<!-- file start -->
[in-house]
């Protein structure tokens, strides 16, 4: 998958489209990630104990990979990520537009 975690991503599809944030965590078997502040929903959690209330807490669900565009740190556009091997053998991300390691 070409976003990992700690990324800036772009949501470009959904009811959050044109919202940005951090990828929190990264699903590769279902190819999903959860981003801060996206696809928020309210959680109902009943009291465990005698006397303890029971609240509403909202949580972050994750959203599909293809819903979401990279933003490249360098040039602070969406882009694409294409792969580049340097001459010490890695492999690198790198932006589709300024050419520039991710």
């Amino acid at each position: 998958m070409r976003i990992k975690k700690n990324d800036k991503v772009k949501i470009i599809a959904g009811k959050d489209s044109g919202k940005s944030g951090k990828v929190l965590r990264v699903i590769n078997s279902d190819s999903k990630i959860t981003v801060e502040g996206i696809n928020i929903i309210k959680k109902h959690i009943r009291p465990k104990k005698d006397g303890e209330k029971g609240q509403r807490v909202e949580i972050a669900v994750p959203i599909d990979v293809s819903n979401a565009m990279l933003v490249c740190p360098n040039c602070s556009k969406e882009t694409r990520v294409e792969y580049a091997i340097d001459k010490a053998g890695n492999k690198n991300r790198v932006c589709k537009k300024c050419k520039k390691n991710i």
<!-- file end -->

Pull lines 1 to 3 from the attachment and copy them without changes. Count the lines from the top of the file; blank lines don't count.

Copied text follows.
[in-house]
């Protein structure tokens, strides 16, 4: 998958489209990630104990990979990520537009 975690991503599809944030965590078997502040929903959690209330807490669900565009740190556009091997053998991300390691 070409976003990992700690990324800036772009949501470009959904009811959050044109919202940005951090990828929190990264699903590769279902190819999903959860981003801060996206696809928020309210959680109902009943009291465990005698006397303890029971609240509403909202949580972050994750959203599909293809819903979401990279933003490249360098040039602070969406882009694409294409792969580049340097001459010490890695492999690198790198932006589709300024050419520039991710």
């Amino acid at each position: 998958m070409r976003i990992k975690k700690n990324d800036k991503v772009k949501i470009i599809a959904g009811k959050d489209s044109g919202k940005s944030g951090k990828v929190l965590r990264v699903i590769n078997s279902d190819s999903k990630i959860t981003v801060e502040g996206i696809n928020i929903i309210k959680k109902h959690i009943r009291p465990k104990k005698d006397g303890e209330k029971g609240q509403r807490v909202e949580i972050a669900v994750p959203i599909d990979v293809s819903n979401a565009m990279l933003v490249c740190p360098n040039c602070s556009k969406e882009t694409r990520v294409e792969y580049a091997i340097d001459k010490a053998g890695n492999k690198n991300r790198v932006c589709k537009k300024c050419k520039k390691n991710i």